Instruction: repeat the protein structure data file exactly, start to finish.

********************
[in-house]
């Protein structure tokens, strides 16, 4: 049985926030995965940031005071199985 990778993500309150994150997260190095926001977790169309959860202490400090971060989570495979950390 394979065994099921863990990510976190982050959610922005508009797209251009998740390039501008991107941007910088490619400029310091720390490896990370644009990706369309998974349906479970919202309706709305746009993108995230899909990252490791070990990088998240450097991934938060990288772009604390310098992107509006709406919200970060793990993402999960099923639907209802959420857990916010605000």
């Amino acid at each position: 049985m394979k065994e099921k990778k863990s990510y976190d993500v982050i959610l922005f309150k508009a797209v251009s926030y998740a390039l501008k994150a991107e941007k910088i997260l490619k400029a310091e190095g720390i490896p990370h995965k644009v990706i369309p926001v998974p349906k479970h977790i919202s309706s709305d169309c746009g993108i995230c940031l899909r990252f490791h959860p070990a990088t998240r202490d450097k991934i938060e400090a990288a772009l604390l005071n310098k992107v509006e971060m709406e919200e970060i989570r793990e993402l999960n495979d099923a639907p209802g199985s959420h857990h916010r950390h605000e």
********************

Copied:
[in-house]
């Protein structure tokens, strides 16, 4: 049985926030995965940031005071199985 990778993500309150994150997260190095926001977790169309959860202490400090971060989570495979950390 394979065994099921863990990510976190982050959610922005508009797209251009998740390039501008991107941007910088490619400029310091720390490896990370644009990706369309998974349906479970919202309706709305746009993108995230899909990252490791070990990088998240450097991934938060990288772009604390310098992107509006709406919200970060793990993402999960099923639907209802959420857990916010605000």
């Amino acid at each position: 049985m394979k065994e099921k990778k863990s990510y976190d993500v982050i959610l922005f309150k508009a797209v251009s926030y998740a390039l501008k994150a991107e941007k910088i997260l490619k400029a310091e190095g720390i490896p990370h995965k644009v990706i369309p926001v998974p349906k479970h977790i919202s309706s709305d169309c746009g993108i995230c940031l899909r990252f490791h959860p070990a990088t998240r202490d450097k991934i938060e400090a990288a772009l604390l005071n310098k992107v509006e971060m709406e919200e970060i989570r793990e993402l999960n495979d099923a639907p209802g199985s959420h857990h916010r950390h605000e």